Tuesday, March 24, 2015

Kornél Mundruczó's amazing, troubling WHITE GOD: like no canine movie you'll have ever seen

Old Yeller was never like this. Kornél Mundruczó's Hungarian masterpiece, WHITE GOD, (Fehér isten) will leave you in some kind of state -- grace, shock, awe, or maybe just amazed at the proficiency of this filmmaker, the only other work of whose I've seen is the odd, and oddly memorable, Delta from 2008. I believe it is safe to say that there has never been a "dog movie" anything like this one -- which within (or, hell, without, too) its genre, also becomes a revenge thriller, an allegory about "the other," ode to "dumb" animals, sci-fi/fantasy epic and more. It jumps so many genres so thoroughly that it simply becomes sui generis.
And then some.

Directed and co-written (with Viktória Petrányi and Kata Wéber) by Mr. Mundruczó (shown at right), the film begins with a scene of marvel -- and one that does not look particularly CGI-ed. I can't claim to be any expert on special effects, but when they look as real, as genuine and "special" as they do here, attention must be paid.

The film then flashes backward to a previous time, in which its story carefully unfolds, before eventually catching up with itself. We've seen this done many times before. What we have not seen is all this taking place in what can best be called a "dog movie."

That dog -- a character called Hagen (he is actually played by two dogs - one of whom is shown at left, sporting a bowtie at Cannes, where he was evidently the toast of the festival) -- is a keeper. You'll fall in love with him instantly, but be warned: What happens to Hagen is not easy to bear. Dog lovers won't want to miss this movie, but they may have a damned difficult time getting through it.

Hagen is the beloved pet of a high school girl named Lili (talented and beautiful newcomer Zsófia Psotta), about to spend three months with her estranged father due to her mom's having to go abroad for work. Dad is not much of a caretaker, and he most definitely does not like dogs. Trouble ahead.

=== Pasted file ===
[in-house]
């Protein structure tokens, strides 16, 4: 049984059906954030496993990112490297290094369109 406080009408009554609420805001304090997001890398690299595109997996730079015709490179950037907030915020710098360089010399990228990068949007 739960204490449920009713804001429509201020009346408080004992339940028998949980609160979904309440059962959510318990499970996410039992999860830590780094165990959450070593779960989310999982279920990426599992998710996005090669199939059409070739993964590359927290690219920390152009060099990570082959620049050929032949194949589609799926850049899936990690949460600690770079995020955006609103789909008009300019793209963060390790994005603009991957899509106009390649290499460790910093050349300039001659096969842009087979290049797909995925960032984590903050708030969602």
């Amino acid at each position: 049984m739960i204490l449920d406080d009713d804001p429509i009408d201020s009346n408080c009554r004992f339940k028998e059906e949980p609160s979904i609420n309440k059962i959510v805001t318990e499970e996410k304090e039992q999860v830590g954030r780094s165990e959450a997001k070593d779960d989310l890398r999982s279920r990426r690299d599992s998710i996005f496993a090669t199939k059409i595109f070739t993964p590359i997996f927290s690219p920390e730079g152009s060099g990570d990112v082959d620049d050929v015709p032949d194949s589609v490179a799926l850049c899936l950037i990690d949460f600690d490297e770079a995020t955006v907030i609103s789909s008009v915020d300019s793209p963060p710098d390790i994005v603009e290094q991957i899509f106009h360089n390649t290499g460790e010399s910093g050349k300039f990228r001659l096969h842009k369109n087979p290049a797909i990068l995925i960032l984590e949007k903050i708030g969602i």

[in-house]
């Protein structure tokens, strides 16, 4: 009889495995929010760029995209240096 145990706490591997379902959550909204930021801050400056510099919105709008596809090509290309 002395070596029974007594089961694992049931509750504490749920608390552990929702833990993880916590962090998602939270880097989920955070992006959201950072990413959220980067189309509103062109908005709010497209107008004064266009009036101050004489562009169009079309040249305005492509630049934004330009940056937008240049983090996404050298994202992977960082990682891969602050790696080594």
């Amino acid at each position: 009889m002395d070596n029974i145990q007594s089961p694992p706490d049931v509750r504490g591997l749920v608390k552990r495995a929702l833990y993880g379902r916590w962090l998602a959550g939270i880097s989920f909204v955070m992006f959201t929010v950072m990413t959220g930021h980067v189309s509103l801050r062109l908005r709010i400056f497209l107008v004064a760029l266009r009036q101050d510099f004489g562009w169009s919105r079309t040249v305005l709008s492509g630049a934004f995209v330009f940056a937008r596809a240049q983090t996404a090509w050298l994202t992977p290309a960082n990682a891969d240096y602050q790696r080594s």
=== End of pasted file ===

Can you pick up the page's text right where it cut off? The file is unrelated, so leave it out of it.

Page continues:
The movie will make you wonder if Hungary, the country from which it comes, is particularly anti-canine. Or if perhaps this goes with the territory of most of Eastern Europe. From what we see here, much of the populace couldn't care less about the creatures -- who are, evidently, not considered the Eastern European man's best friend -- unless he can make a killing off them, in the process perhaps killing the animal itself.

A large section of this film deals with what happens when Hagen comes into contact with a man who trains dog for fighting. This is by far the most difficult portion to watch, and yet it is also one of the film's strongest, calling into question the old nature/nurture theory once again.

Parenting is another major theme, as is coming-of-age, and to its credit, Mundruczó's movie doesn't shy away from the difficulties here, either. What make it work so well is how all these themes -- including that of the unwanted, the "other" -- are so thoroughly fused that you finally cannot (nor would want to) separate them.

Music and its uses are paramount, as well, bringing to mind again those "charms to soothe the savage breast." The finale -- fierce, rich, suspenseful, emotional -- is both monumental and mysterious. I suspect this is a scene you will never forget.

White God (even that title is loaded and mysterious), one of the finest films Magnolia Pictures has yet released, recently screened as part of the New Directors/New Films series, opens theatrically this Friday, March 27, across Canada and in New York City at the IFC Center and the Lincoln Plaza Cinema. The Friday following it hits six more cities, including Los Angeles (at the Landmark NuArt) and then makes its way across the country in the weeks and months to follow. You can see all currently scheduled playdates, with cities and theaters, by clicking here.

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